Offered from Masterworks of Design
| Monterey, California
- One of the sportiest body styles on the 500 K
- Formerly owned by early supercharged Mercedes-Benz enthusiast Carter Schaub
- Part of the current collection for 30 years; seldom shown in public
- Retains its original chassis number and body number tags
Introduced in 1934, following the short-lived 380 K, the 500 K was the second-generation supercharged eight-cylinder Mercedes-Benz and was much more powerful than its predecessor, producing some 160 brake horsepower with the blower engaged. Capable of high-speed touring while carrying comfortable coachwork, the model offered nearly unparalleled technical innovation and superb quality. A total of 342 chassis were produced into 1936.
Mercedes-Benz’s factory coachworks at Sindelfingen, the equal of any outside coachbuilder, produced numerous body styles on the 500 K, including several variations of cabriolet and roadster. The latter were, in typical Mercedes-Benz parlance, distinguished by sportier lines and, most prominently, a convertible top that lowered completely flush with the rear deck, thus providing a smooth and clean appearance. The so-called Normal Roadster was one of three catalogue Roadster styles available on the 500 K chassis, and features a very striking design in its own right, with a beltline that dipped at the doors and curved around a very short, almost tucked-under rear seat, recalling earlier “Sports/2” coachwork on the famous S-series cars.
The Normal Roadster was actually rarer than the Special Roadster, with only a relative handful build, of which five survive.
“ONE OF THE PRETTIEST ON THE ROAD”
According to the respected supercharged Mercedes-Benz historian Jan Melin in his Swedish-language book, Mercedes-Benz 8-Cylindrar 1930-Talets Kompressorvagnar i Norden, the Normal Roadster was produced in two variants, with the right-hand-drive example offered here being of the early style with a flat windshield.
Mercedes-Benz archives note that the car was originally delivered to Mercedes-Benz London on 7 February 1936. The original purchase was evidently one Philip Lucas, however Melin notes that the car was not actually registered until April 1937, with number DLK 694, and that the first owner at that time was recorded as a Mr. Withy. The car remained in England through the war and in January 1955 was advertised by the avid antique automobile dealer Jack Bond of Vintage Autos in Motor Sport. “This is acknowledged as one of the prettiest of the larger pre-war type of Mercedes on the road,” Bond noted, “and is in beautiful condition.”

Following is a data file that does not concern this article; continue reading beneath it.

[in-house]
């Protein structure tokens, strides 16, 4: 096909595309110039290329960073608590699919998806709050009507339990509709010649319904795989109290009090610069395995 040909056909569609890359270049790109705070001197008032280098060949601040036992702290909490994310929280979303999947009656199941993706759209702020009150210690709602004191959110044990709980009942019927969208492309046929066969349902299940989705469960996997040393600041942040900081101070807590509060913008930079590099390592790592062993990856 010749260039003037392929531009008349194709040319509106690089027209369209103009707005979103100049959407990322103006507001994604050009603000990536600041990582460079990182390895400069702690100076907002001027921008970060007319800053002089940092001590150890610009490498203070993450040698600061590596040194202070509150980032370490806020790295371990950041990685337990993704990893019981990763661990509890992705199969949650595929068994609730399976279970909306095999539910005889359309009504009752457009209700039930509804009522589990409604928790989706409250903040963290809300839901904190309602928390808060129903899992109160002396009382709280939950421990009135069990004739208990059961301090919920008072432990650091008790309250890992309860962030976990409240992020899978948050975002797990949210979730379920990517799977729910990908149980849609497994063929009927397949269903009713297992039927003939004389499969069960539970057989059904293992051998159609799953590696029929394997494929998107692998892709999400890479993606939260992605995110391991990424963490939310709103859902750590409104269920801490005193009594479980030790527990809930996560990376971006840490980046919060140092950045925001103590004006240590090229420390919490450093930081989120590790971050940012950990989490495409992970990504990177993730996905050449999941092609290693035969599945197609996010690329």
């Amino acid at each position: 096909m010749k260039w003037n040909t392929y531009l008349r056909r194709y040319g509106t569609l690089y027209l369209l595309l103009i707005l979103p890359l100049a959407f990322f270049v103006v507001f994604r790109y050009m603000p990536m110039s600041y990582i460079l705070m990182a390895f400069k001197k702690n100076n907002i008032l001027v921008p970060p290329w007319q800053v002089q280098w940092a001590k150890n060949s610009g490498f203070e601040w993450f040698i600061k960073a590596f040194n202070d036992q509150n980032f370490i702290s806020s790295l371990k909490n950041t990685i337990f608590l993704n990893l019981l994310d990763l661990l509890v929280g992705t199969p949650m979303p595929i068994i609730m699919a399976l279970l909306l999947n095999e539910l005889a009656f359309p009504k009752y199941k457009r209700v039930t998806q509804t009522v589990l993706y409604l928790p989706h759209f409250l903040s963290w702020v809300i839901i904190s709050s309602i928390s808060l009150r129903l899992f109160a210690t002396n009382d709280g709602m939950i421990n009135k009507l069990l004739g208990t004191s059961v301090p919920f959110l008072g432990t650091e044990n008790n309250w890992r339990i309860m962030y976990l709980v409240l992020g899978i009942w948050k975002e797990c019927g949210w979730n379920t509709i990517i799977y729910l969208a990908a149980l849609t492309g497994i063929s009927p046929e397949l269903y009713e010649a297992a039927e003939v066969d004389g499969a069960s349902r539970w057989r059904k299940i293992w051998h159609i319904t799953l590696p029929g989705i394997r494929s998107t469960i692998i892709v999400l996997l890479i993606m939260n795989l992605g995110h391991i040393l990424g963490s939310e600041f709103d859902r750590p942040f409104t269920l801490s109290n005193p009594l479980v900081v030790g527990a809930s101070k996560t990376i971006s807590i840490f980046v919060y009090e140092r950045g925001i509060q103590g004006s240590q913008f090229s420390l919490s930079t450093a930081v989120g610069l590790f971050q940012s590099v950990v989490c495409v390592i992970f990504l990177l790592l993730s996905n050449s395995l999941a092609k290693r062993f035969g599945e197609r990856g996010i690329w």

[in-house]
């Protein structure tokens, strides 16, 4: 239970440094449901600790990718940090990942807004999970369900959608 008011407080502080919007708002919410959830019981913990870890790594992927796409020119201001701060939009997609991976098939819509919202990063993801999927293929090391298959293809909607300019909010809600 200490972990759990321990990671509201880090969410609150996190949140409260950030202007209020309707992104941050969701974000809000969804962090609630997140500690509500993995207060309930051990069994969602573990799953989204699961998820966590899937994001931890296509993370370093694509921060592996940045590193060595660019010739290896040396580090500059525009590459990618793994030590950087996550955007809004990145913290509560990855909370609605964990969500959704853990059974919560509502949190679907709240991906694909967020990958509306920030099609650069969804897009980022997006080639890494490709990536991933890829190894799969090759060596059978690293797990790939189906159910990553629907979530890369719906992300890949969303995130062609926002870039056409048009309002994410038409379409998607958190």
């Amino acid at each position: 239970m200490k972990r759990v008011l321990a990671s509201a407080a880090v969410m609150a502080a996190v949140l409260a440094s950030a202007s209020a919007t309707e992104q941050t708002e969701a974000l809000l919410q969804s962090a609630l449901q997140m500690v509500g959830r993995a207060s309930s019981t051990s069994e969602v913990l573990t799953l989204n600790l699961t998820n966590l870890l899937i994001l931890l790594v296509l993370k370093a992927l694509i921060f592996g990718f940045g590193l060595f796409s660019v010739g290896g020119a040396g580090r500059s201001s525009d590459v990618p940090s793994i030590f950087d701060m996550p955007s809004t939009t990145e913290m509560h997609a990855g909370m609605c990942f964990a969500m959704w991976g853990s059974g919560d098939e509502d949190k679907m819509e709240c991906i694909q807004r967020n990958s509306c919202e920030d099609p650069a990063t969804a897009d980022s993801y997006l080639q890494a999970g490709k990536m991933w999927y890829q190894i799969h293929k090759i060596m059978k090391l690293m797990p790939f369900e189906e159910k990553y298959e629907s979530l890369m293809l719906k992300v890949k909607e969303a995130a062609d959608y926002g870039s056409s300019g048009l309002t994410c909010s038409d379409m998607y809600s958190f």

Historian Ronald Johnson noted that around this time, in 1955 or 1956, the car was purchased by Carter Schaub of Apex, North Carolina. Schaub, an astute connoisseur whose collection included several highly significant supercharged Mercedes-Benz, including notably the famed Count Trossi SSK. Its next known owner was interior designer and automobile collector Carlisle Marshall of Lake Worth, Florida. In the October 1978 issue of Car Collector magazine, the car was described as having recently undergone a restoration in the hands of Mervin “Beaver” Colver of Wisconsin, probably the best-known and most respected American restorer of the time. The restoration was shown by Mr. Marshall at the Classic Car Club of America’s Annual Meeting in Boca Raton, Florida in January 1979.
In early 1980, the 500 K was sold by Marshall to Dr. Terry Bennett of New Hampshire. Dr. Bennett retained the car until 1988, when it returned to Europe, having been acquired by Nick Harley for his client, Swedish property tycoon Hans Thulin. The Normal Roadster joined the Consolidator Collection of highly significant automobiles being built by Thulin, including the likes of a Ferrari 250 GTO, Mercedes-Benz W154, and perhaps most prominently, a Bugatti Type 41 “Royale,” with which this 500 K was briefly exhibited in the halls of the Technical Museum in Stockholm. Thulin’s infamous reversal in fortunes followed and resulted in the 500 K’s return to the US by 1991. It joined the present collection a year later, and it has now remained largely tucked away and unshown for 30 years.
The car was refinished shortly prior to joining the collection in rich bordeaux red with a tan leather interior, but, significantly, the restoration preserved such priceless and seldom-found original features as the body number stampings in the floorboards, and the original Typenschild and body number plates. Further, the Normal Roadster retains to this day its numbers-matching engine, chassis, and coachwork. The restoration remains very clean, well-preserved, and highly attractive throughout, with the leather interior in fact showing scarcely any evidence of use since its fitment, and the engine compartment and chassis being extremely clean and tidy. Dual rear-mounted spares add a special flair, as do period cowl lamps with mirrors.
This is a splendid example of that wonderful rarity, the rakish Normal Roadster—a true sportsman’s 500 K for the devotee of the supercharged Mercedes-Benz.